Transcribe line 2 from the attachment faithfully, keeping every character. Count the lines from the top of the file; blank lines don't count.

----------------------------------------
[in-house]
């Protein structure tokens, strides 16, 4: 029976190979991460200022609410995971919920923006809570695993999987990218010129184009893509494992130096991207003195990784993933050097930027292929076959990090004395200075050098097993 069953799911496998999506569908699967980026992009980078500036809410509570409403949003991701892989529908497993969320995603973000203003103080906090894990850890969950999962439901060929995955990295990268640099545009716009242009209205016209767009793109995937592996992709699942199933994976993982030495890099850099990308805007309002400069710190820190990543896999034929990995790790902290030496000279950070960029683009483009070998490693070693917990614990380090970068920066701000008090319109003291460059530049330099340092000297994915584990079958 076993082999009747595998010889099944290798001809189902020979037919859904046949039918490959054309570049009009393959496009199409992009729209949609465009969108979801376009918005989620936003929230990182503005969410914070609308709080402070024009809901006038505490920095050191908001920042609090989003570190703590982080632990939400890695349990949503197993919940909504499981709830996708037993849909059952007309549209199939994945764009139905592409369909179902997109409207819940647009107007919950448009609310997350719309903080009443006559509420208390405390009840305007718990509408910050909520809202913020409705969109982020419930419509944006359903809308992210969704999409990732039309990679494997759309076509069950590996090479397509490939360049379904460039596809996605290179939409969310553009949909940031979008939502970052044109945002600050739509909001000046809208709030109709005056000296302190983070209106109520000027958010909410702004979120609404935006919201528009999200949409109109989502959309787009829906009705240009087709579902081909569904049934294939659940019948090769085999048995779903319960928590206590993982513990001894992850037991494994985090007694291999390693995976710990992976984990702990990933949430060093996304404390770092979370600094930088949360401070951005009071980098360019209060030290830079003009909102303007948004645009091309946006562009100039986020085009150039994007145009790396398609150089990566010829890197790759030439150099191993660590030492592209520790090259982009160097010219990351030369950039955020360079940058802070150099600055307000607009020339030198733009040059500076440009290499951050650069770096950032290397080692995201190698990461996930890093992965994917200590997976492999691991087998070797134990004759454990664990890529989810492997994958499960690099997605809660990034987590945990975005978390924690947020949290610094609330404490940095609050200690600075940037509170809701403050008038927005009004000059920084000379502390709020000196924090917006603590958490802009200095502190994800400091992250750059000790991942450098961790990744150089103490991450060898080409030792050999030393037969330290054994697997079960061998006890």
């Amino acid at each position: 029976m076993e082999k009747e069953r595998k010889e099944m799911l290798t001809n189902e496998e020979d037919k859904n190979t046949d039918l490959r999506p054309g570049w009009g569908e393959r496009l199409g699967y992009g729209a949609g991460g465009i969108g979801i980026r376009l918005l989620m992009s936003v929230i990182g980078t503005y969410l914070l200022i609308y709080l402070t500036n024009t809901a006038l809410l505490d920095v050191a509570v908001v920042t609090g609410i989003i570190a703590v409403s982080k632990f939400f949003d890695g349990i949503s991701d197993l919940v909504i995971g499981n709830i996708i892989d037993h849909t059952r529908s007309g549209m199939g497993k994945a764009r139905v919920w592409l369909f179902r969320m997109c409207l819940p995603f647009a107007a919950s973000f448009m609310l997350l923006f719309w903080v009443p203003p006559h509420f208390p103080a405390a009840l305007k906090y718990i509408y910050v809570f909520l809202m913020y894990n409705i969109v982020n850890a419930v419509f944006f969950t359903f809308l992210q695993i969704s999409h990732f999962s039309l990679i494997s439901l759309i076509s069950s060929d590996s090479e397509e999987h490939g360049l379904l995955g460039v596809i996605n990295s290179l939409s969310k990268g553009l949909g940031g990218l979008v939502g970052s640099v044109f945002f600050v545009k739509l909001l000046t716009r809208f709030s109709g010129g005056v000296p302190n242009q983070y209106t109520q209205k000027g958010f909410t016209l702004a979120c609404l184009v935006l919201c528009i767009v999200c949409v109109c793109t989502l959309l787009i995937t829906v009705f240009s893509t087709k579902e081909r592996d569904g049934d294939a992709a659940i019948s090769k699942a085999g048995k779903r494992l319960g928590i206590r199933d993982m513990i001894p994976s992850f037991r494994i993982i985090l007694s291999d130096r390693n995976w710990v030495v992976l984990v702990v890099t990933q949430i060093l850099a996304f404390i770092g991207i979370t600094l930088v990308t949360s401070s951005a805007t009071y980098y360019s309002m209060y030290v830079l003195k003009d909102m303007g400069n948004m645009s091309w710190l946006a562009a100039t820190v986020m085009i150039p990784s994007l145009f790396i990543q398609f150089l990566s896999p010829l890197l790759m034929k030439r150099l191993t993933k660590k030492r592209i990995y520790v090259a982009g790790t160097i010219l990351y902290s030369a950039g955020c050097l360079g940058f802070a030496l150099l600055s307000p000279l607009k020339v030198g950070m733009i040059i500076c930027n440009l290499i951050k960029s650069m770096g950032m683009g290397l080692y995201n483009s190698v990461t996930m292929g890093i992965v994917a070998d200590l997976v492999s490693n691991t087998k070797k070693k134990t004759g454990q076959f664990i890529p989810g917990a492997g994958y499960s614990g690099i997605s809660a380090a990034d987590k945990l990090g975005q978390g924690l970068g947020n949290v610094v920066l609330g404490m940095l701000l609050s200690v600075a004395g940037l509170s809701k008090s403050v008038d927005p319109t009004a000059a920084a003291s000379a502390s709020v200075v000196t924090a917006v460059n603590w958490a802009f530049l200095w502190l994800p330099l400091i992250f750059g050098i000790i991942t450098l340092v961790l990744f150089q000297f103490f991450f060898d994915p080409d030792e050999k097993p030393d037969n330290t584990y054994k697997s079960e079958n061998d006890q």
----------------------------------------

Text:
């Protein structure tokens, strides 16, 4: 029976190979991460200022609410995971919920923006809570695993999987990218010129184009893509494992130096991207003195990784993933050097930027292929076959990090004395200075050098097993 069953799911496998999506569908699967980026992009980078500036809410509570409403949003991701892989529908497993969320995603973000203003103080906090894990850890969950999962439901060929995955990295990268640099545009716009242009209205016209767009793109995937592996992709699942199933994976993982030495890099850099990308805007309002400069710190820190990543896999034929990995790790902290030496000279950070960029683009483009070998490693070693917990614990380090970068920066701000008090319109003291460059530049330099340092000297994915584990079958 076993082999009747595998010889099944290798001809189902020979037919859904046949039918490959054309570049009009393959496009199409992009729209949609465009969108979801376009918005989620936003929230990182503005969410914070609308709080402070024009809901006038505490920095050191908001920042609090989003570190703590982080632990939400890695349990949503197993919940909504499981709830996708037993849909059952007309549209199939994945764009139905592409369909179902997109409207819940647009107007919950448009609310997350719309903080009443006559509420208390405390009840305007718990509408910050909520809202913020409705969109982020419930419509944006359903809308992210969704999409990732039309990679494997759309076509069950590996090479397509490939360049379904460039596809996605290179939409969310553009949909940031979008939502970052044109945002600050739509909001000046809208709030109709005056000296302190983070209106109520000027958010909410702004979120609404935006919201528009999200949409109109989502959309787009829906009705240009087709579902081909569904049934294939659940019948090769085999048995779903319960928590206590993982513990001894992850037991494994985090007694291999390693995976710990992976984990702990990933949430060093996304404390770092979370600094930088949360401070951005009071980098360019209060030290830079003009909102303007948004645009091309946006562009100039986020085009150039994007145009790396398609150089990566010829890197790759030439150099191993660590030492592209520790090259982009160097010219990351030369950039955020360079940058802070150099600055307000607009020339030198733009040059500076440009290499951050650069770096950032290397080692995201190698990461996930890093992965994917200590997976492999691991087998070797134990004759454990664990890529989810492997994958499960690099997605809660990034987590945990975005978390924690947020949290610094609330404490940095609050200690600075940037509170809701403050008038927005009004000059920084000379502390709020000196924090917006603590958490802009200095502190994800400091992250750059000790991942450098961790990744150089103490991450060898080409030792050999030393037969330290054994697997079960061998006890």